CaCl2(aq) + Na2CO3(aq)  CaCO3(s) + 2NaCl(aq)
7.50 g
= 0.0749 mol
100.09 g/mol
x mol CaCl 2
1 mol CaCl 2
0.0749 mol CaCO 3 1 mol CaCO 3
M oles CaCO 3 =
x = 0.0749 mol CaCl 2
Concentration CaCl 2 =
M oles 0.0749 mol
= 0.999 mol/L
0.0750 L
The concentration of CaCl2 was 0.999 mol/L.
45. 1. Add sodium chloride for silver ions.
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Ag+(aq) + Cl-(aq)  AgCl(s)
2. Add sodium sulfate for barium ions.
Ba2+(aq) + SO42-(aq)  BaSO4(s)
3. Add sodium hydroxide for iron(III) ions.
Fe3+(aq) + 3OH-(aq)  Fe(OH)3(s)
i. d; ii. f; iii. a; iv. c; v. e
i. c; ii. f; iii. b; iv. d; v. a
H3PO4 (aq) and H2PO4- (aq) are one conjugate acid-base pair. H2O(l) and H3O+(aq) are the second conjugate acid-base
a) hydrobromic acid b) hypophosphorous acid c) sulfurous acid d) iodic acid e) perbromic acid
a) H2CO3(aq) b) HNO(aq) c) H2SO3(aq) d) HCN(aq) e) HClO4(aq)
Three major flaws are given below:
- According to the Arrhenius definition, an H+ dissociates and is responsible for the acidic properties of a solution. In the
Brønsted-Lowry theory, protons do not exist alone in aqueous solution but as hydrated ions called hydronium ions,
H3O+(aq). This is thought to be closer to the reality of the reactions.
- The Arrhenius definition cannot explain the basic properties of ammonia. Nor can it explain the fact that some other
substances, such as salts that contain carbonate ions, also have basic properties. These are important bases, even though
they do not have hydroxide. The Brønsted-Lowry definition of a base as a proton acceptor explains the basic properties of
these compounds.
- The Arrhenius definition is limited to acid and base reactions in a single solvent, water. The Brönsted-Lowry definition
still requires an acid to have a dissociable proton. However, any negative ion that has the ability to accept a proton (not
just OH-) can be a Brønsted-Lowry base.
H2SO4(aq) + 2LiOH(aq)  Li2SO4(aq) + 2H2O(l)
Moles H2SO4= 0.200 mol/L x 0.0342 L = 0.00 684 mol
x mol LiOH
2 mol LiOH
0.00 684 mol H 2SO 4 1 mol H 2SO 4
x = 0.01 37 mol
Concentration LiOH =
0.01 37 mol
= 0.576 mol/L
0.0238 L
The concentration of the base was 0.576 mol/L.
53. a) 2NaOH(aq) + H2SO4(aq)  Na2SO4(aq) + 2H2O(l)
Moles NaOH = 0.020 L  0.15 mol/L = 0.0030 mol
x mol Na 2SO 4
1 mol Na 2SO 4
0.0030 mol NaOH 2 mol NaOH
x = 0.0015 mol
Moles H2SO4 = 0.0300 L x 0.20 mol/L = 0.0060 mol
x mol Na 2SO 4
1 mol Na 2SO 4
0.006 mol H 2SO 4 1 mol H 2SO 4
x = 0.006 mol
0.0015 mol of Na2SO4 are produced.
Mass Na2SO4 = 0.0015 mol x 142.05 g/mol = 0.21 g
Therefore, 0.21 g of Na2SO4 is produced.
x mol H 2SO 4 used 1 mol H 2SO 4 used
2 mol NaOH
b) 0.0030 mol NaOH
x = Moles H2SO4 used = 0.0015 mol
Moles H2SO4 used in excess = 0.006 mol - 0.0015 mol = 0.0045 mol
x mol H 3 O +
2 mol H 3 O +
0.0045 mol H 2SO 4 1 mol H 2SO 4
x = 0.0090 mol H3O+
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[H 3 O + ] =
0.0090 mol
= 0.18 mol/L
(0.020 + 0.030) L
c) pH = -log [H3O+] = -log 0.18 = 0.74
The pH of the resulting solution is 0.74.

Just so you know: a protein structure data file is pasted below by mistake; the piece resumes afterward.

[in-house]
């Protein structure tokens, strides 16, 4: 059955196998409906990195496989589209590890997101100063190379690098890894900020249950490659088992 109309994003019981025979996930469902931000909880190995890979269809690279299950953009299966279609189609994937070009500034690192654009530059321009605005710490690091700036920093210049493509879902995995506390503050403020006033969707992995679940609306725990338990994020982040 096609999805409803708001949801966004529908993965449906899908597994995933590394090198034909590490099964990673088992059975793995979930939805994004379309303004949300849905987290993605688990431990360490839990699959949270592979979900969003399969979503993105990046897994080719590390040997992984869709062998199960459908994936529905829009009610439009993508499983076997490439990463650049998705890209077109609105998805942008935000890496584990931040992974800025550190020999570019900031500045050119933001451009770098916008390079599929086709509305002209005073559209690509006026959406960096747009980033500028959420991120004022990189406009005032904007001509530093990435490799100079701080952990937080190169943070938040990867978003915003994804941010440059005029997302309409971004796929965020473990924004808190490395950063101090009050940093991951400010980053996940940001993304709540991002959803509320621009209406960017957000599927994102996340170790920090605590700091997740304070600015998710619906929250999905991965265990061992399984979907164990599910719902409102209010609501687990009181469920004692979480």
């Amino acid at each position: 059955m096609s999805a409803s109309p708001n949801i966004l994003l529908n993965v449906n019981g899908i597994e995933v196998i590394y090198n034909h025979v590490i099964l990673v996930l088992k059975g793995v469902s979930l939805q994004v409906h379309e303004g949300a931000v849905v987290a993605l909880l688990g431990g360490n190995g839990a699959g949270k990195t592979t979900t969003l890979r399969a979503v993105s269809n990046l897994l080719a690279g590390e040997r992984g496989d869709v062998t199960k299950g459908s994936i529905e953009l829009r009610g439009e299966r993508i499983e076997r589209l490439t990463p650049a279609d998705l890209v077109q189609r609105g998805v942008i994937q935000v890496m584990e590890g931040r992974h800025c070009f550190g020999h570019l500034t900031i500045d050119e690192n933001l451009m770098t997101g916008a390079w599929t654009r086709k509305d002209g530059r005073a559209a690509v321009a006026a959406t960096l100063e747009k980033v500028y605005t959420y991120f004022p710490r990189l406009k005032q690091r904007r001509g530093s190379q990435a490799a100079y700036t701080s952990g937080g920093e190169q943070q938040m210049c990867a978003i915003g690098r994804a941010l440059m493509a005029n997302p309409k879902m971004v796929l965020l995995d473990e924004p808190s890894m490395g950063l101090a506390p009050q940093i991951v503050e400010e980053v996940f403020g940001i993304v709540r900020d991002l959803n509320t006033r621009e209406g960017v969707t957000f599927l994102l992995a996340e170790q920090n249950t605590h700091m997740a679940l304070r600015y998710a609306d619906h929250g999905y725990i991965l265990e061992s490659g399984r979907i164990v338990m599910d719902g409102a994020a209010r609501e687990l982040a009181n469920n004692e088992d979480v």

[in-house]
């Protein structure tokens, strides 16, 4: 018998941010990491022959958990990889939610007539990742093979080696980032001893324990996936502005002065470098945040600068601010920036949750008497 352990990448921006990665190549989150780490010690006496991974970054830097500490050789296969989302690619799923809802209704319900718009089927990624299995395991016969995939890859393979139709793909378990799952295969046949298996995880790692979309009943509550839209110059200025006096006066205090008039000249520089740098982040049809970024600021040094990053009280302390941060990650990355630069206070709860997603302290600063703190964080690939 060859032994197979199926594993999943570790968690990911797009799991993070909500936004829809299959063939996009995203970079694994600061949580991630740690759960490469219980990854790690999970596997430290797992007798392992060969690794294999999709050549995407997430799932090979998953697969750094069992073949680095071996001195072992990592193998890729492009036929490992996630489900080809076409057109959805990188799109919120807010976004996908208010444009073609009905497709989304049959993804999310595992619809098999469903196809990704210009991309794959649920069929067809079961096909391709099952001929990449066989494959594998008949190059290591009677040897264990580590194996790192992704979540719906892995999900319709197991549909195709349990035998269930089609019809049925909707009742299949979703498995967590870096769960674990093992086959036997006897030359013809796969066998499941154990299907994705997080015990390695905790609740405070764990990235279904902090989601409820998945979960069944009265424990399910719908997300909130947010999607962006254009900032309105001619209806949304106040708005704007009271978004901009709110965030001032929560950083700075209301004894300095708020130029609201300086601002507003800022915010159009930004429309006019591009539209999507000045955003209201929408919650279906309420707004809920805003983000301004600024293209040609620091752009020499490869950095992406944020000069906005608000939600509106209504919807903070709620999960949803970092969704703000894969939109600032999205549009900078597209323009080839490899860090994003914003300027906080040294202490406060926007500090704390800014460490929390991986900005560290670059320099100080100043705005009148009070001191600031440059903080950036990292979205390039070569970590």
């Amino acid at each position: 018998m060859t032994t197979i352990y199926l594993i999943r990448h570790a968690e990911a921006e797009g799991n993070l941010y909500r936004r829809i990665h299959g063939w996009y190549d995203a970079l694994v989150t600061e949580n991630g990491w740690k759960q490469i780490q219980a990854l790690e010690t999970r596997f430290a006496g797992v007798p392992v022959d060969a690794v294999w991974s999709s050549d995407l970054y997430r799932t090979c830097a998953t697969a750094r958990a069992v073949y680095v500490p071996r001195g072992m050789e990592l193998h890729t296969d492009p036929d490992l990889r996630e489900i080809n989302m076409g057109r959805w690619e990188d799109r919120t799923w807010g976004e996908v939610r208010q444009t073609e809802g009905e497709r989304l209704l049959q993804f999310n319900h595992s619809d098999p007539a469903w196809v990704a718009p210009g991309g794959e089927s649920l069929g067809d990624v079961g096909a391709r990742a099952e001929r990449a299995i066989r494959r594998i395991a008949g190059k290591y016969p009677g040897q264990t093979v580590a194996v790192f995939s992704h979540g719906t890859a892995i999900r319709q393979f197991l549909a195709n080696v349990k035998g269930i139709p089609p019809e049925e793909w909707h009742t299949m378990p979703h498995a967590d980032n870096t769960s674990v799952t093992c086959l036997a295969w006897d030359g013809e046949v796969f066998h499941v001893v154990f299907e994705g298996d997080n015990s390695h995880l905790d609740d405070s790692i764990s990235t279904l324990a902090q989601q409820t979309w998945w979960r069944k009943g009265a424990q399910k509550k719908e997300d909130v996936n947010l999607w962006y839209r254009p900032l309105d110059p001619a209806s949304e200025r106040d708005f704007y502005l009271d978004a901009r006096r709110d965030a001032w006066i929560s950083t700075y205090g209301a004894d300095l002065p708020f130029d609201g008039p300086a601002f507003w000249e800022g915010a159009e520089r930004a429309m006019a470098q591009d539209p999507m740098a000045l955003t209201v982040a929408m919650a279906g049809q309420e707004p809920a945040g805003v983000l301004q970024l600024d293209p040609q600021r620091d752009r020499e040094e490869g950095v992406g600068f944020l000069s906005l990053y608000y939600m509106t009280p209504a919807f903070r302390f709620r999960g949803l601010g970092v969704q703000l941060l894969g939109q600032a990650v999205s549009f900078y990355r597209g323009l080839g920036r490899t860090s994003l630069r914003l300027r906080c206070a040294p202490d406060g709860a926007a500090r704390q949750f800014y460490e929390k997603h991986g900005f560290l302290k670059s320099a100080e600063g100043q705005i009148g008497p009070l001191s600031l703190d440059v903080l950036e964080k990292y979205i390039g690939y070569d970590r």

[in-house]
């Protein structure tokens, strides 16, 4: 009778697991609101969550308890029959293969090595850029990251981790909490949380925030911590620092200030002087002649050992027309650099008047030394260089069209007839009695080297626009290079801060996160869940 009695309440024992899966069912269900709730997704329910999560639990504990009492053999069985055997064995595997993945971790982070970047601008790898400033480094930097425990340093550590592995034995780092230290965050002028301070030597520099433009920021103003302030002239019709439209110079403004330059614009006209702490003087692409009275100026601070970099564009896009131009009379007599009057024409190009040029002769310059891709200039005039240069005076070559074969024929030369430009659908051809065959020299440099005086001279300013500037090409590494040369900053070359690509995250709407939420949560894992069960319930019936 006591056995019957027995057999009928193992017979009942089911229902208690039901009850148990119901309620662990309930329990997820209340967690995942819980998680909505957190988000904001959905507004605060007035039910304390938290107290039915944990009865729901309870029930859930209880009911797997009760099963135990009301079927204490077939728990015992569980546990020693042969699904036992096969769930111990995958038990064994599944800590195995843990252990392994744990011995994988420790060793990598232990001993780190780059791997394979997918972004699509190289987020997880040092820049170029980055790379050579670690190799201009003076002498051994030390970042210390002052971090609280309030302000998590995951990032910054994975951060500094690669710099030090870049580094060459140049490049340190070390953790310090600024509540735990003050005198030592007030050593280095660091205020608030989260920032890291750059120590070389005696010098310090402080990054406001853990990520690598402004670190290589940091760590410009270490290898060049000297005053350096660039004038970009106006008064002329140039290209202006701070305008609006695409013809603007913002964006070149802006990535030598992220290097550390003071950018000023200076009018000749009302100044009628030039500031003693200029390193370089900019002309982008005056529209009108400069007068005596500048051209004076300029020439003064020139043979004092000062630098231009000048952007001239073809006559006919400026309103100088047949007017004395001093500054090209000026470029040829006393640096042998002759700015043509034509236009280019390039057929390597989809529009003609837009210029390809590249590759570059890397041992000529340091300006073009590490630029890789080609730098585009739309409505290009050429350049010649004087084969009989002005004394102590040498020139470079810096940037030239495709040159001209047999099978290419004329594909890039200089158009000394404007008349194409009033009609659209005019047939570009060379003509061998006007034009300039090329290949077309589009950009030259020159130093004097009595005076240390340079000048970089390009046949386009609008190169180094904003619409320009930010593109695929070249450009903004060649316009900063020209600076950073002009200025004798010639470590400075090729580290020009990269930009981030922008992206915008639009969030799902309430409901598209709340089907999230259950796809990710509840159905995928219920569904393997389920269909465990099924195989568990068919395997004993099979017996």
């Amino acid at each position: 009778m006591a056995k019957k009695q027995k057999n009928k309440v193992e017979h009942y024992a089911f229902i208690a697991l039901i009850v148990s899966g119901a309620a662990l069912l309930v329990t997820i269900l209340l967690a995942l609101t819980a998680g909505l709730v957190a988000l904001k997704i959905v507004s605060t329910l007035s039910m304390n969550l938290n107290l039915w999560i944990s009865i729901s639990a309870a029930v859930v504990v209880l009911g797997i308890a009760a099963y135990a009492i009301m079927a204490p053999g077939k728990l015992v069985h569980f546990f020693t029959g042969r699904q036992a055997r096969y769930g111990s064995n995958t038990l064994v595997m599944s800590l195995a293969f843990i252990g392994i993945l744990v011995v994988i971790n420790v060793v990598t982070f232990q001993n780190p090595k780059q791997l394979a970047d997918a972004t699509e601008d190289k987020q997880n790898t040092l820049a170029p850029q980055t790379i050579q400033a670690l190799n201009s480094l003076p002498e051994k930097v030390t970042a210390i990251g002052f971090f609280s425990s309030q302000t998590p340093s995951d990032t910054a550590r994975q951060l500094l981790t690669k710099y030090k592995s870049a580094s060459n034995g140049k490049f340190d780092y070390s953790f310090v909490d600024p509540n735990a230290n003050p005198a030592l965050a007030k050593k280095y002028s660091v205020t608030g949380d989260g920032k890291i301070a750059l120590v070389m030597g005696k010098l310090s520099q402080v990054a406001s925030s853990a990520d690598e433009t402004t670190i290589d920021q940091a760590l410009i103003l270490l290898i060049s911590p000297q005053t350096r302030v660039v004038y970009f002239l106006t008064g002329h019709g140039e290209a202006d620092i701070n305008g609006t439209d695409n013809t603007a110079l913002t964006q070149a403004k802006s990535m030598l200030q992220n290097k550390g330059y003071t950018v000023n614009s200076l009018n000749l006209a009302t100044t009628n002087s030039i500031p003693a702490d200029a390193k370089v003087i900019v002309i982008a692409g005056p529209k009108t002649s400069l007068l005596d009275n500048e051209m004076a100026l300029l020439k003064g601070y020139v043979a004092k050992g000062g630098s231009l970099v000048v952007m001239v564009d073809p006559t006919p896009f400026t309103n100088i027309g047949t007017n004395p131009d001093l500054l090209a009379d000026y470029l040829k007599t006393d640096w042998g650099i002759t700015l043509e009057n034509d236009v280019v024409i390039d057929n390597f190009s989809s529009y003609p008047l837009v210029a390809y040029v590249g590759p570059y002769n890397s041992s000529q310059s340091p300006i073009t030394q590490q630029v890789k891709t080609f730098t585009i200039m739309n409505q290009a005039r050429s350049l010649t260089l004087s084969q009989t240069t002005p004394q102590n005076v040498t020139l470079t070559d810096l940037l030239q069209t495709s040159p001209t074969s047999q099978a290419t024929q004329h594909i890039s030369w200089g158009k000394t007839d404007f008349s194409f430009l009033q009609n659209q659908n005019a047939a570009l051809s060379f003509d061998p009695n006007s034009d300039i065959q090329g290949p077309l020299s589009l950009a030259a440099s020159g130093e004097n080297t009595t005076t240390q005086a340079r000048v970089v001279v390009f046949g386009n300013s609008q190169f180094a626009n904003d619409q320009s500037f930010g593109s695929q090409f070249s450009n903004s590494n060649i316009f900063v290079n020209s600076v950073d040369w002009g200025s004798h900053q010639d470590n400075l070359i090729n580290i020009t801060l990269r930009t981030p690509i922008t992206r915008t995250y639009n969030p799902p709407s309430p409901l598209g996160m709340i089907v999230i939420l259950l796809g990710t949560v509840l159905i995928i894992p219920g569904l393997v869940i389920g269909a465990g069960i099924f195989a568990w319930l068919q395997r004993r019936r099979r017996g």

a) The KOH is the limiting reagent, and the HCl is in excess. The amount of KCl produced will be 4.02 x 10 -5 g of the
b) The concentration of the hydronium ion will be 0.05 mol/L since HCl is in excess.
c) The resulting pH will be 1.3.
i. d; ii. e; iii. c; iv. f; v. a
i. b; ii. c; iii. a; iv. c; v. a
STP stands for standard temperature and pressure. The temperature values that are associated with STP are 0C and 273
K. The pressure values that are associated with STP are 760 mm Hg, 760 torr, 101.3 kPa, and 1 atm.
P1  V1 P2  V2
. kPa  1400L P2  10.0 L
298 K
263 K
P2 = 1.25 x 104 kPa
P1 P2
T1 T2
1520 mm Hg 1900 mm Hg
 373 K
298 K
P1 x V1 = P2 x V2
1.5 atm x 30 mL = P2 x 100 mL
P2 = 0.45 atm
61. i. c, f; ii. e; iii. g; iv. d; v. b
62. i. b; ii. c; iii. e; iv. g; v. d
63. Molar volume is the volume that is occupied by 1 mol of any gas at STP. The molar volume of any gas is 22.4 L/mol.
Vm 
V = Vm x n = 22.4 L/mol x 5.05 mol = 113 L
kPa  L
 303 K
mol  K
 4.8  10 2 kPa
3.5 L
6.7 mol  8.314
66. The ethylene is the limiting reagent, and 0.53 moles will produce 1.071 moles of water. Under the give conditions, this will
be 26.5 L.
22.4 L
9.2 L
1.00 mol x mol
x = 0.41 mol
Number of molecules = ncompound x 6.02 x 1023 = 0.41 mol x 6.02 x 1023 molecules/mol = 2.5 x 1023 molecules
68. Use PV = nRT to find n. Use n = m/M to find M.
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122 kPa  0.750 mol
 0.0357 mol
kPa  L
 308 K
mol  K
M 
 140 g / mol
n 0.0357 mol
69. Use PV = nRT to find n. Use a mole ratio to convert the number of moles of hydrogen gas to the number of moles of
ammonia gas. Use PV = nRT to find V.
350 kPa  148 L
 18.4 mol
kPa  L
 338 K
mol  K
3 mol H 2 18.4
Mole ratio:
2 mol NH 3
x  12.3 mol
kPa  L
 307 K
mol  K
 336 L
93.3 kPa
12.3 mol  8.314
70. First find the number of moles of both reactants. Use n = m/M to find the number of moles of FeS. Use PV = nRT to find
the number of moles of O2. Use the mole ratio to determine the limiting reactant. Then use the mole ratio to find the
number of moles of Fe2O3. Use n = m/M to find the mass of Fe2O3.
25.2 g
 0.210 mol
M 119.99 g / mol
100 kPa  5.50 L
Moles O 2 : n
 0.226 mol
kPa  L
293 K  8.314
mol  K
4 mol FeS 2 0.210 mol
Mole ratio:
11 mol O 2
Moles FeS 2 : n 
x = 0.578 mol of O2
Only 0.226 mol of O2 are available, however. Since there is not enough O2 available, oxygen gas is the limiting reactant.
Mole ratio:
11 mol O 2
0.226 mol
2 mol Fe 2 O 3
x = 0.0411 mol
m = n x M = 0.0411 mol x 159.70 g/mol = 6.56 g
71. i. b; ii. a; iii. b; iv. c; v. c
72. i. e; ii. d; iii. b; iv. f; v. g